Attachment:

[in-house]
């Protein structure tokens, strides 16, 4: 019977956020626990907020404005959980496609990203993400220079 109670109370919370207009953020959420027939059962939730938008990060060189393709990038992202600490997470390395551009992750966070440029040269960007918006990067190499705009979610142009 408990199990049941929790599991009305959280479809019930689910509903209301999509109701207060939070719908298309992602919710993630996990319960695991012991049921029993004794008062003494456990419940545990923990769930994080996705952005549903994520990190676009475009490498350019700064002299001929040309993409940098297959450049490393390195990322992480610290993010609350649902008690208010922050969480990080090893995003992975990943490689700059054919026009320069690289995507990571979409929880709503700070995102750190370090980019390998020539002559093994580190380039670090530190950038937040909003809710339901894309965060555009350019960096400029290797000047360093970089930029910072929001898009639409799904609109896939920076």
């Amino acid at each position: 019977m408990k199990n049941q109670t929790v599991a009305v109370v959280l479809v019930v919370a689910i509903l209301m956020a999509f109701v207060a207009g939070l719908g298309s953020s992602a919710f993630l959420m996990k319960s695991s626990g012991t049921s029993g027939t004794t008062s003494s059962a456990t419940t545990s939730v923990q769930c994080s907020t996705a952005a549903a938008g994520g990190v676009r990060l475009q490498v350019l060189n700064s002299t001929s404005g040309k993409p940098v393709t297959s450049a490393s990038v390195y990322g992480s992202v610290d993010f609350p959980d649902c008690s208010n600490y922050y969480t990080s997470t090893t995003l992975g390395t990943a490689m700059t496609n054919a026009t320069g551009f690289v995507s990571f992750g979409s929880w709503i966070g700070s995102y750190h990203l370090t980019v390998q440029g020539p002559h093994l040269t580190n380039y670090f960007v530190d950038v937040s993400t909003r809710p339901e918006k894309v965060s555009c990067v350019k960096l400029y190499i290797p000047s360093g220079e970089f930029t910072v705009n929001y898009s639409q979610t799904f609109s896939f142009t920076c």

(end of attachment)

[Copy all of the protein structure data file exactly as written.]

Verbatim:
[in-house]
């Protein structure tokens, strides 16, 4: 019977956020626990907020404005959980496609990203993400220079 109670109370919370207009953020959420027939059962939730938008990060060189393709990038992202600490997470390395551009992750966070440029040269960007918006990067190499705009979610142009 408990199990049941929790599991009305959280479809019930689910509903209301999509109701207060939070719908298309992602919710993630996990319960695991012991049921029993004794008062003494456990419940545990923990769930994080996705952005549903994520990190676009475009490498350019700064002299001929040309993409940098297959450049490393390195990322992480610290993010609350649902008690208010922050969480990080090893995003992975990943490689700059054919026009320069690289995507990571979409929880709503700070995102750190370090980019390998020539002559093994580190380039670090530190950038937040909003809710339901894309965060555009350019960096400029290797000047360093970089930029910072929001898009639409799904609109896939920076």
């Amino acid at each position: 019977m408990k199990n049941q109670t929790v599991a009305v109370v959280l479809v019930v919370a689910i509903l209301m956020a999509f109701v207060a207009g939070l719908g298309s953020s992602a919710f993630l959420m996990k319960s695991s626990g012991t049921s029993g027939t004794t008062s003494s059962a456990t419940t545990s939730v923990q769930c994080s907020t996705a952005a549903a938008g994520g990190v676009r990060l475009q490498v350019l060189n700064s002299t001929s404005g040309k993409p940098v393709t297959s450049a490393s990038v390195y990322g992480s992202v610290d993010f609350p959980d649902c008690s208010n600490y922050y969480t990080s997470t090893t995003l992975g390395t990943a490689m700059t496609n054919a026009t320069g551009f690289v995507s990571f992750g979409s929880w709503i966070g700070s995102y750190h990203l370090t980019v390998q440029g020539p002559h093994l040269t580190n380039y670090f960007v530190d950038v937040s993400t909003r809710p339901e918006k894309v965060s555009c990067v350019k960096l400029y190499i290797p000047s360093g220079e970089f930029t910072v705009n929001y898009s639409q979610t799904f609109s896939f142009t920076c």